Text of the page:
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Monday, December 09, 2019 {{ new Date().getDay() }}

Here’s a Labor Day quiz: Most Americans support unions, but only ten percent are union members. What gives?

Business leaders claim that American workers don’t want or need unions anymore. But a new Gallup poll reveals that Americans’ support for unions has been increasing — from 48 percent in 2009 to 64 percent today.

Researchers at MIT found that if nonunion workers who wanted to join a union could do so, union membership would skyrocket from its current 15 million to 70 million.

So why do unions have such a hard time recruiting new members? The answer is fear.

America’s labor laws are so stacked against workers that it is extremely difficult for even the most committed workers and talented organizers to win union elections. Big business spends big bucks hiring anti-union consultants. Employers can force workers to attend meetings that feature anti-union speeches, films and literature.

Try wearing a union button at a mandated Walmart employee meeting and see what happens.

Union organizers are banned from company property. To reach employees, they must visit their homes or hold secret meetings. One-third of all employers illegally fire at least one worker — typically union leaders — during union organizing drives, scaring other workers from joining the campaign. Federal penalties are so small that companies treat them as a minor cost of doing business.

The 30 years after World War II were the golden age of American capitalism. Prosperity was widely shared. Unions allowed many working people to achieve the American Dream. They could buy homes and cars, take vacations, send their kids to college, afford health insurance and retire with dignity.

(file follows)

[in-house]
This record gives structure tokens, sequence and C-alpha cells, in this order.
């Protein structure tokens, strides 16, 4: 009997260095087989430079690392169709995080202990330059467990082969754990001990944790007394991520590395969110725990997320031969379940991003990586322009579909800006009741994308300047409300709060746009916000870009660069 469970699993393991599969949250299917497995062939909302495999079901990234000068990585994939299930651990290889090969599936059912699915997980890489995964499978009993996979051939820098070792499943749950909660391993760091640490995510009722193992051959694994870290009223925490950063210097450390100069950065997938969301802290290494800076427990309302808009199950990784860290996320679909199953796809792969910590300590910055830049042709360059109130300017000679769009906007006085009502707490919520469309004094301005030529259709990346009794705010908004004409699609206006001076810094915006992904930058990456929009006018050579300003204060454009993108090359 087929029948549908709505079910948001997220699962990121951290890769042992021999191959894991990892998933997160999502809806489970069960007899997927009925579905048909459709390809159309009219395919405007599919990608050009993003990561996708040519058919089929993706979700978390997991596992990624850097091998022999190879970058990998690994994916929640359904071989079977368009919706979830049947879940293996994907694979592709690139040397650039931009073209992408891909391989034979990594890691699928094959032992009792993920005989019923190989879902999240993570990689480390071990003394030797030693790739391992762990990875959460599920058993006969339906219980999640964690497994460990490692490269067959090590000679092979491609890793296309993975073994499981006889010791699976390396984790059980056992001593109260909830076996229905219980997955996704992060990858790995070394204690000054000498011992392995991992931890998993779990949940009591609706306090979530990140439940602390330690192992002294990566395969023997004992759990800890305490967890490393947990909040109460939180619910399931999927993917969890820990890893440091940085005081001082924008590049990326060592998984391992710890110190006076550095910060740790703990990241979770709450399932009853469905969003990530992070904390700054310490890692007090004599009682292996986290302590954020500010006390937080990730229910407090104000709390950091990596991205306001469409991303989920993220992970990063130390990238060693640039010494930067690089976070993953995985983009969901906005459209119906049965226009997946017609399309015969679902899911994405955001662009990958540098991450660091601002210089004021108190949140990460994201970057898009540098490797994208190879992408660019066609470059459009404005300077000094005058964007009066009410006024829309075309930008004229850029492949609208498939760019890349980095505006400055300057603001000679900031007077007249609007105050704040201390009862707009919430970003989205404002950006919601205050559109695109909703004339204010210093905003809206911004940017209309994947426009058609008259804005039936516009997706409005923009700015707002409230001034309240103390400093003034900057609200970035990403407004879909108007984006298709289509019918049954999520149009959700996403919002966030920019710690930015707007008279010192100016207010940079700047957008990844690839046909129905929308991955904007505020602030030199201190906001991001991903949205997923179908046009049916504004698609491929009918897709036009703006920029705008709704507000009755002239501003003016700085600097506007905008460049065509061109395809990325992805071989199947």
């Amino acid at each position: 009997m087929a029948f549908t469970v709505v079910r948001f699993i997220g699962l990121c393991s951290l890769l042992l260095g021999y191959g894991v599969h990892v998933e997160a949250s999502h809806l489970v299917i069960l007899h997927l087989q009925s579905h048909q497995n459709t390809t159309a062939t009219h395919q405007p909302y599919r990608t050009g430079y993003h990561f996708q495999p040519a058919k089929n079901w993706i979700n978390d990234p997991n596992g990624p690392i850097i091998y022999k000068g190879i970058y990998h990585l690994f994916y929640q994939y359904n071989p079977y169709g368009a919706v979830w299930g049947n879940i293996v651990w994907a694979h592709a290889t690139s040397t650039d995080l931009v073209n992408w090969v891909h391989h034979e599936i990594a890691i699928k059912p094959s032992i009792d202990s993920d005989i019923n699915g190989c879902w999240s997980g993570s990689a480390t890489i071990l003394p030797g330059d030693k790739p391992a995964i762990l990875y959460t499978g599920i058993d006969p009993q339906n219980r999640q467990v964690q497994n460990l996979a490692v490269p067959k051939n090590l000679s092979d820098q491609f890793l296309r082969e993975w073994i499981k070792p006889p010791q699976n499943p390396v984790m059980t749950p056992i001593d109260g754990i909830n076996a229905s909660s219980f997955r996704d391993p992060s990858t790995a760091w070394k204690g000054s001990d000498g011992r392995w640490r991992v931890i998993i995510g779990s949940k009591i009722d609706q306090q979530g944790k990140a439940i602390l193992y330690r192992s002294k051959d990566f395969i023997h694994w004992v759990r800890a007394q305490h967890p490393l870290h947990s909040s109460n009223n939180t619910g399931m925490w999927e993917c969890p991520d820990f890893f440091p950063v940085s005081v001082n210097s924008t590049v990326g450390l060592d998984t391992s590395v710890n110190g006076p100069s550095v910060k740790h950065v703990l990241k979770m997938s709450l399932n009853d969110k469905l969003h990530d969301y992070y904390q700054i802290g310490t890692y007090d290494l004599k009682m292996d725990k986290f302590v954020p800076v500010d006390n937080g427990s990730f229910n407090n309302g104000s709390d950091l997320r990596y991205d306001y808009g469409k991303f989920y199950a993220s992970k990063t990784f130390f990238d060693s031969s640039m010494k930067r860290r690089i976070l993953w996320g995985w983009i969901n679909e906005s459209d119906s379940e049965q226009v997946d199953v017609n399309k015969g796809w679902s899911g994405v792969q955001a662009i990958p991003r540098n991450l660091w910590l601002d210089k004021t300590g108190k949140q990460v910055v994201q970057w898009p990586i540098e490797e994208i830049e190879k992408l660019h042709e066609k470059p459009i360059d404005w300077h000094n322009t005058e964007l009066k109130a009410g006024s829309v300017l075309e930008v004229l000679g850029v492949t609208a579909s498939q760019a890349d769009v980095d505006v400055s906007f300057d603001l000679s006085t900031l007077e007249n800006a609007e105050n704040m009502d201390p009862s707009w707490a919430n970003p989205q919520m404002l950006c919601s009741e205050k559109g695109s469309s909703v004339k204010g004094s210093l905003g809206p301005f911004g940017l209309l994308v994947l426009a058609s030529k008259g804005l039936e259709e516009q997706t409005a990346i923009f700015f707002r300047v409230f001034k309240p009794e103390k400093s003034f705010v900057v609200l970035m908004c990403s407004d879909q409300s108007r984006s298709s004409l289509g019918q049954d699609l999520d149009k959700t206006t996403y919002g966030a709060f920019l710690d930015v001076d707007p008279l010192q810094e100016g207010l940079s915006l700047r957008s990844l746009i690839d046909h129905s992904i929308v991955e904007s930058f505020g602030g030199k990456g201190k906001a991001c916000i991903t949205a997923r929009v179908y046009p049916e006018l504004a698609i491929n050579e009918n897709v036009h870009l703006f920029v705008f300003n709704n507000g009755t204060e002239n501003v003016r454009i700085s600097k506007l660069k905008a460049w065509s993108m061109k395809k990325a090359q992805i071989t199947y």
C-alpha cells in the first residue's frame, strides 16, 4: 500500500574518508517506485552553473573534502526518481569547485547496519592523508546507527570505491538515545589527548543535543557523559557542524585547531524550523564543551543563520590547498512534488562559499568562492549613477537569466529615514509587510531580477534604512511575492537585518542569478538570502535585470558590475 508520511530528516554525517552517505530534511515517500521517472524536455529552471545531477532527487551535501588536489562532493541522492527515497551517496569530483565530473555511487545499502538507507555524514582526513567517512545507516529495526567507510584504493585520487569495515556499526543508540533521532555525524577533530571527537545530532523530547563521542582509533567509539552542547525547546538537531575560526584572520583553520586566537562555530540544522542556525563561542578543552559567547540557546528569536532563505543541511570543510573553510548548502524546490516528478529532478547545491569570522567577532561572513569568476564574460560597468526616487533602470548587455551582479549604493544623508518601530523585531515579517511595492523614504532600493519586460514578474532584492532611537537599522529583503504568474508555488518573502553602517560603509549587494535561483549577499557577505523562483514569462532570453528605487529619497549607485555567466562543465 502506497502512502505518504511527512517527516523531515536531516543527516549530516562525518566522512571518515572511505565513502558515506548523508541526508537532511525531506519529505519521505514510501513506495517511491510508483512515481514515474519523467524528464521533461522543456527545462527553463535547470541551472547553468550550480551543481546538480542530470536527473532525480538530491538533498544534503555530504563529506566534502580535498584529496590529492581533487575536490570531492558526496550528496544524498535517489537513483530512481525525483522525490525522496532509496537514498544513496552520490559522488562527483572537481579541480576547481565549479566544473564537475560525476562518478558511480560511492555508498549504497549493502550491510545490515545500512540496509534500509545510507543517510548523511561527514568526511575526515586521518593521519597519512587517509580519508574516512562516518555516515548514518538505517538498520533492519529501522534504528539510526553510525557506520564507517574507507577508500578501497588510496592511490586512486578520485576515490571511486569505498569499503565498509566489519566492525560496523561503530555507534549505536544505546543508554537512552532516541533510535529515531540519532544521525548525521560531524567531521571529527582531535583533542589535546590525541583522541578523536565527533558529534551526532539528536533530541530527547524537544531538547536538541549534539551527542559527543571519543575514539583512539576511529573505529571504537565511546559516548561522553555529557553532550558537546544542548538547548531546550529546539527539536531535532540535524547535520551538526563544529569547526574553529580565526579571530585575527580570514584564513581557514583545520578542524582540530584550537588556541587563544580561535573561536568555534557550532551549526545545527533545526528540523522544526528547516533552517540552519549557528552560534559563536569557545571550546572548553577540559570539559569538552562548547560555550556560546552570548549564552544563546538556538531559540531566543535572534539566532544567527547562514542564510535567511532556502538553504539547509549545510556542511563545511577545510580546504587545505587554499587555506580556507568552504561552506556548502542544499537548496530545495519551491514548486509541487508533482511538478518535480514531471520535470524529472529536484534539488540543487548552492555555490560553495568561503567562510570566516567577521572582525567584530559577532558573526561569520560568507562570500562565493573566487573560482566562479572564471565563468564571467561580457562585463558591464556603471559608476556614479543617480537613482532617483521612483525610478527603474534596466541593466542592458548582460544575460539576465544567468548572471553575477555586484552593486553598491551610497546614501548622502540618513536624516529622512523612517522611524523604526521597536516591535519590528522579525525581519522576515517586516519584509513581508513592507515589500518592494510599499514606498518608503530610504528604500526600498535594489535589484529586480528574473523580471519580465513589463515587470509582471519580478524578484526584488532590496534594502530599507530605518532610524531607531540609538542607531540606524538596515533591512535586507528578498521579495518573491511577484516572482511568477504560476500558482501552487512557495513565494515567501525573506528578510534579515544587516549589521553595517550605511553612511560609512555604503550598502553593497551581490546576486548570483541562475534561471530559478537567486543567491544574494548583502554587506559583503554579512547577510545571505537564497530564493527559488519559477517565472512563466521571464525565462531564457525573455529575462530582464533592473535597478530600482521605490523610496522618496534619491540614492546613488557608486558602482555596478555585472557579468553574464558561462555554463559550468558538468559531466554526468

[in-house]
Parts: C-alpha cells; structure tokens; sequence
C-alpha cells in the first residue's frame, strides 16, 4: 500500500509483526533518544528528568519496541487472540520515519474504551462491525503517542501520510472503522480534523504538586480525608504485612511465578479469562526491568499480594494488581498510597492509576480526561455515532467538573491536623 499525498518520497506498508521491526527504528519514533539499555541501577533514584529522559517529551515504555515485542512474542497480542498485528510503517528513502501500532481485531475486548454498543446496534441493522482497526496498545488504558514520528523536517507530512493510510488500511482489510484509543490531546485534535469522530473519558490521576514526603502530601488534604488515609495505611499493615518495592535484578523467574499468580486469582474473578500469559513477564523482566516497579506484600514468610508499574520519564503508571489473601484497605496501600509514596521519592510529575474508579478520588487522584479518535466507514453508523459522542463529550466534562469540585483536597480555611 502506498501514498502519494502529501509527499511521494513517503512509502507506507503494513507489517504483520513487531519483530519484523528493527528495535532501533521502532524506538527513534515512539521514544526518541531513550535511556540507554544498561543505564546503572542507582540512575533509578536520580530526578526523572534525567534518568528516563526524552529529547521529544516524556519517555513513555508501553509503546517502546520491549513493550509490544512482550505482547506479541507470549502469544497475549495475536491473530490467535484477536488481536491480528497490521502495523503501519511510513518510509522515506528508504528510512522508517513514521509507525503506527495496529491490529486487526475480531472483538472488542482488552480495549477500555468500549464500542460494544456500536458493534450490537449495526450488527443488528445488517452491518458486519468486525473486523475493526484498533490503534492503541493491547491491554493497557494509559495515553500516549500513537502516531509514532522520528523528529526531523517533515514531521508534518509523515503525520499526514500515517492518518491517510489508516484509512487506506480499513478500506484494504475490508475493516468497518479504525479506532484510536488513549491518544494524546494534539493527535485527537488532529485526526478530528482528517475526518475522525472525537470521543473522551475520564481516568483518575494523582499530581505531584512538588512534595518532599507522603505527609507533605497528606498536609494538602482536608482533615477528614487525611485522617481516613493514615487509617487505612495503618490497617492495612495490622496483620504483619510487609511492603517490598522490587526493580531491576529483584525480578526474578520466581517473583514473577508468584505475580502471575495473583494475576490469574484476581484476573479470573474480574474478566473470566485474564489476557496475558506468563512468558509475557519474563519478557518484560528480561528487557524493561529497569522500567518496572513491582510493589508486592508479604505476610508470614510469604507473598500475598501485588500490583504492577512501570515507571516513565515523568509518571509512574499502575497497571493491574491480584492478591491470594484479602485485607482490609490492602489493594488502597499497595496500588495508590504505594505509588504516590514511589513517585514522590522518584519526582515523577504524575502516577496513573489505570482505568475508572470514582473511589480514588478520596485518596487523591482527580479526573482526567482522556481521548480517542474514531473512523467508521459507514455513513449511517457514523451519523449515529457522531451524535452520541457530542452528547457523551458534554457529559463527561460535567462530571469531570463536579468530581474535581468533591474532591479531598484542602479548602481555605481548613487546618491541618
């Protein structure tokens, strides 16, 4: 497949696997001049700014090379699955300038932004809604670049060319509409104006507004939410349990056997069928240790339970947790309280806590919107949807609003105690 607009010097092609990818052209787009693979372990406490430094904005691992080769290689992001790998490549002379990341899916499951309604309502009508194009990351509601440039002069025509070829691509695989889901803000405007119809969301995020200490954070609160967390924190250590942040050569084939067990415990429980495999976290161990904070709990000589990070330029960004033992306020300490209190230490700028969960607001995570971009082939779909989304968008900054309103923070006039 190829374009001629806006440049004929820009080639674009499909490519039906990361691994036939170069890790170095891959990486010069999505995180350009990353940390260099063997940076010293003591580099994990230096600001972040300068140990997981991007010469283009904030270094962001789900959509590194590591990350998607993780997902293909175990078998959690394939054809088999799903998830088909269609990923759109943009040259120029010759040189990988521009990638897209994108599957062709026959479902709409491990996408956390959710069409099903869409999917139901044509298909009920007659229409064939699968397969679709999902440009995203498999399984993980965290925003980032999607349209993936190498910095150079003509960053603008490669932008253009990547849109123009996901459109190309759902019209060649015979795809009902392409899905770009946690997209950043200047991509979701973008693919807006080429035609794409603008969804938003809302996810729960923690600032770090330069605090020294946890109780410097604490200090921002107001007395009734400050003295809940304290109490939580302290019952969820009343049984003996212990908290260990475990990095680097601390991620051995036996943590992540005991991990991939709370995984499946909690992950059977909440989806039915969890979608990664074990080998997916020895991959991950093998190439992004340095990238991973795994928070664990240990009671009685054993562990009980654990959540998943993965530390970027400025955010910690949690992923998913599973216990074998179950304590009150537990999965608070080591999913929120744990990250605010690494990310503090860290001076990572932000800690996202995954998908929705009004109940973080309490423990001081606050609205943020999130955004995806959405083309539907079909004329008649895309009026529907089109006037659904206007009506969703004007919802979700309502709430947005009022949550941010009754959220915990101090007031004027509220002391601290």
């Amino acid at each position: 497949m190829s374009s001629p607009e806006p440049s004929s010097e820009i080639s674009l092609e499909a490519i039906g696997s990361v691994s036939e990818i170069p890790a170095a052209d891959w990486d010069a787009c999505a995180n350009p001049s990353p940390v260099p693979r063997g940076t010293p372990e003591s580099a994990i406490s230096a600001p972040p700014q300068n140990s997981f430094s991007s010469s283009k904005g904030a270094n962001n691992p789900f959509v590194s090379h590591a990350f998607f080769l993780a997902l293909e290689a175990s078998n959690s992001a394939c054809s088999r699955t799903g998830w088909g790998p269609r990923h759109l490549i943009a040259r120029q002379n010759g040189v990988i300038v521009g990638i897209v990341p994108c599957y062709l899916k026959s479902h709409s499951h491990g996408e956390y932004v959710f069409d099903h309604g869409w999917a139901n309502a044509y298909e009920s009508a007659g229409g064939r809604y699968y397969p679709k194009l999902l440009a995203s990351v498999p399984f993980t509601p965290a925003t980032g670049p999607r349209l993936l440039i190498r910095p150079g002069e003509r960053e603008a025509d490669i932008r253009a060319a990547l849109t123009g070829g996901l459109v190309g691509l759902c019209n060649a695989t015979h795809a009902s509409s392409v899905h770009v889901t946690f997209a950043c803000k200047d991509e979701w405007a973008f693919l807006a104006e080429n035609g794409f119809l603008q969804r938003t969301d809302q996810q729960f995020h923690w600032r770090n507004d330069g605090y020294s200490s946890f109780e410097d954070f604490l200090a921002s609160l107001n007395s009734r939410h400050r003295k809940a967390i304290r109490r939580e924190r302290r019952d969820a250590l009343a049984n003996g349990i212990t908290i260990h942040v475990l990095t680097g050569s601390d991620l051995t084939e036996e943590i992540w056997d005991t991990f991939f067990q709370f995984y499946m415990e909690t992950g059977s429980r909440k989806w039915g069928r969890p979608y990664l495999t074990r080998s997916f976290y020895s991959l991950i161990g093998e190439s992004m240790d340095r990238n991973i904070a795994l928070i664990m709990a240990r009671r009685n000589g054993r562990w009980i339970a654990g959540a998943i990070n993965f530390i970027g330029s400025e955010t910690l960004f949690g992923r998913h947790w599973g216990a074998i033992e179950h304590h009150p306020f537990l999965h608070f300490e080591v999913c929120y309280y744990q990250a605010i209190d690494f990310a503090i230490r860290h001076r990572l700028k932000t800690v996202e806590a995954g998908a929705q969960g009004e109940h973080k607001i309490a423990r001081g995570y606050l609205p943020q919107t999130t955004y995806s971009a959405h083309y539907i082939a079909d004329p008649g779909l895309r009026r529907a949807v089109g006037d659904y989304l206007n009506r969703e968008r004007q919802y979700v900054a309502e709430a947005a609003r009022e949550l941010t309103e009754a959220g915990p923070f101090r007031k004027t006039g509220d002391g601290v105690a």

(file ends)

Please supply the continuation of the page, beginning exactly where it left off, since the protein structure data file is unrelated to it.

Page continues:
Since the 1970s, union membership has plummeted from about one-quarter of all workers, to one-fifth in the 1980s, to one-tenth today.

Among private sector workers, union membership is now a dismal 6.4 percent. Big business’ assault on workers’ rights has had real consequences. Income inequality has widened, wages for working people have stagnated, the middle class has shrunk and American families are deeper in debt. Corporate profits have been climbing, but the share going to workers has not. A new report by the Economic Policy Institute found that from 1978 to 2018, CEO compensation grew by 940 percent, while workers’ wages increased by just 12 percent.

Although the national unemployment rate is below four percent, wages for most workers have not kept pace with the cost of living. Many American households work two or more jobs to make ends meet. (More than 60,000 grocery workers in Southern California, members of the United Food and Commercials Workers union, are currently in contract negotiations with major grocery chains, fighting the corporations’ attempt to slash wages, healthcare, and overtime. The union’s slogan: “One job should be enough”).

More than 35 percent of non-elderly adults in families with at least one worker report difficulty paying for basic needs such as shelter, food, and medical care.  Even one-fifth of school teachers need a second job to make ends meet. According to a report by the Federal Reserve, most American families don’t have enough savings to cover a $400 emergency. Most of the fast-growing jobs are in low-paying industries.

Right-wing politicians and their corporate backers want unions completely crushed. The anti-union billionaire Koch brothers, for example, have spent tens of millions of dollars to support misnamed “right-to-work” laws designed to weaken organized labor and help elect anti-union Republicans. Right-to-work laws now exist in 27 states.

In its Janus decision last year, the Republican-dominated Supreme Court ruled by a 5-4 majority that workers who benefit from their public sector unions’ collective-bargaining efforts owe no obligation to financially support those unions. It’s like allowing people equal police and fire protection even though they refuse to pay taxes.